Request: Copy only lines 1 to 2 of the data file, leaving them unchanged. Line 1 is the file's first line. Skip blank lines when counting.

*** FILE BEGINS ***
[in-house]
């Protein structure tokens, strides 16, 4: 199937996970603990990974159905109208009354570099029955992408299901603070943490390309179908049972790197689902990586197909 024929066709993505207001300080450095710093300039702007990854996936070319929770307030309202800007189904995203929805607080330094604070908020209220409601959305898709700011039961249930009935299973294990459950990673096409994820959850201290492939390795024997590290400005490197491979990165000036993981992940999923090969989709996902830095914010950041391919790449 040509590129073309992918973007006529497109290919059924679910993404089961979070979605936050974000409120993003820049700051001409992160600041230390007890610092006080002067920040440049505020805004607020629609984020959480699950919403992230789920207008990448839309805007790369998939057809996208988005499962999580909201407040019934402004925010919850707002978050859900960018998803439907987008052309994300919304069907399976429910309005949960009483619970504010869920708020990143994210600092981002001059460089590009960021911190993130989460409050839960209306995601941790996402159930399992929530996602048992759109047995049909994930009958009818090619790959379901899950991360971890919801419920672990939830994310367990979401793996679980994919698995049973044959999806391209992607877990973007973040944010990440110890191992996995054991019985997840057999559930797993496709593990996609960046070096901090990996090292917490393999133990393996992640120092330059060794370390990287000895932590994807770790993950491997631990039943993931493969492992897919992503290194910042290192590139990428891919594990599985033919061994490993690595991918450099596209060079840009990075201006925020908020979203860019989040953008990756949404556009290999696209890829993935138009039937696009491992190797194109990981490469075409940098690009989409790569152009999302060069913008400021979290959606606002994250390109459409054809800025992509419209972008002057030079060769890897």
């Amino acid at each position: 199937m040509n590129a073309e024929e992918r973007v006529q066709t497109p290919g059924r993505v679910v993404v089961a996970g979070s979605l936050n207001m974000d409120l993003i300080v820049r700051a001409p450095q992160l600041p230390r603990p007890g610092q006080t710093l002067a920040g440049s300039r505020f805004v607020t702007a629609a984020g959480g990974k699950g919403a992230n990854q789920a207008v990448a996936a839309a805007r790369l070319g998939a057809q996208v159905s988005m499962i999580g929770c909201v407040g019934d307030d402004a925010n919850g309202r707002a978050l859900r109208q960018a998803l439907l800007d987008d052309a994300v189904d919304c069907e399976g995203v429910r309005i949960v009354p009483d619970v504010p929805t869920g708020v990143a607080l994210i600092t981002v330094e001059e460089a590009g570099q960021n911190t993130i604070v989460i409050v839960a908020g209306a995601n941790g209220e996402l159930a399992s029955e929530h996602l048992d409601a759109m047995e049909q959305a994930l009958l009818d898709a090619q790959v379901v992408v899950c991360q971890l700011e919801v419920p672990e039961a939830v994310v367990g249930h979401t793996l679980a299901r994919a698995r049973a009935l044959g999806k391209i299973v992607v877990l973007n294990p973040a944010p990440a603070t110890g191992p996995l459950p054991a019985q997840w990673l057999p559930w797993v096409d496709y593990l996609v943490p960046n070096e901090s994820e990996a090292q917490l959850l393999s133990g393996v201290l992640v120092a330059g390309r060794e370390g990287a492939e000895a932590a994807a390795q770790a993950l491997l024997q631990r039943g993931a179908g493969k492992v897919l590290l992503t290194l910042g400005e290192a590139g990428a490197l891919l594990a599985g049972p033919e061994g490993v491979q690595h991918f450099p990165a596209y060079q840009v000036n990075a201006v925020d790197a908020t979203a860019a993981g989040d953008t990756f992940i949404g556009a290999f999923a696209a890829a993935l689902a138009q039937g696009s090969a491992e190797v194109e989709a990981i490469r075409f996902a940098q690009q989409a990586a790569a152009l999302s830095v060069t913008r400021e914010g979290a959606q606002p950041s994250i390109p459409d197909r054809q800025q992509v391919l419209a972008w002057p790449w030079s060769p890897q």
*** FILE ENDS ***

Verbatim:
[in-house]
């Protein structure tokens, strides 16, 4: 199937996970603990990974159905109208009354570099029955992408299901603070943490390309179908049972790197689902990586197909 024929066709993505207001300080450095710093300039702007990854996936070319929770307030309202800007189904995203929805607080330094604070908020209220409601959305898709700011039961249930009935299973294990459950990673096409994820959850201290492939390795024997590290400005490197491979990165000036993981992940999923090969989709996902830095914010950041391919790449 040509590129073309992918973007006529497109290919059924679910993404089961979070979605936050974000409120993003820049700051001409992160600041230390007890610092006080002067920040440049505020805004607020629609984020959480699950919403992230789920207008990448839309805007790369998939057809996208988005499962999580909201407040019934402004925010919850707002978050859900960018998803439907987008052309994300919304069907399976429910309005949960009483619970504010869920708020990143994210600092981002001059460089590009960021911190993130989460409050839960209306995601941790996402159930399992929530996602048992759109047995049909994930009958009818090619790959379901899950991360971890919801419920672990939830994310367990979401793996679980994919698995049973044959999806391209992607877990973007973040944010990440110890191992996995054991019985997840057999559930797993496709593990996609960046070096901090990996090292917490393999133990393996992640120092330059060794370390990287000895932590994807770790993950491997631990039943993931493969492992897919992503290194910042290192590139990428891919594990599985033919061994490993690595991918450099596209060079840009990075201006925020908020979203860019989040953008990756949404556009290999696209890829993935138009039937696009491992190797194109990981490469075409940098690009989409790569152009999302060069913008400021979290959606606002994250390109459409054809800025992509419209972008002057030079060769890897």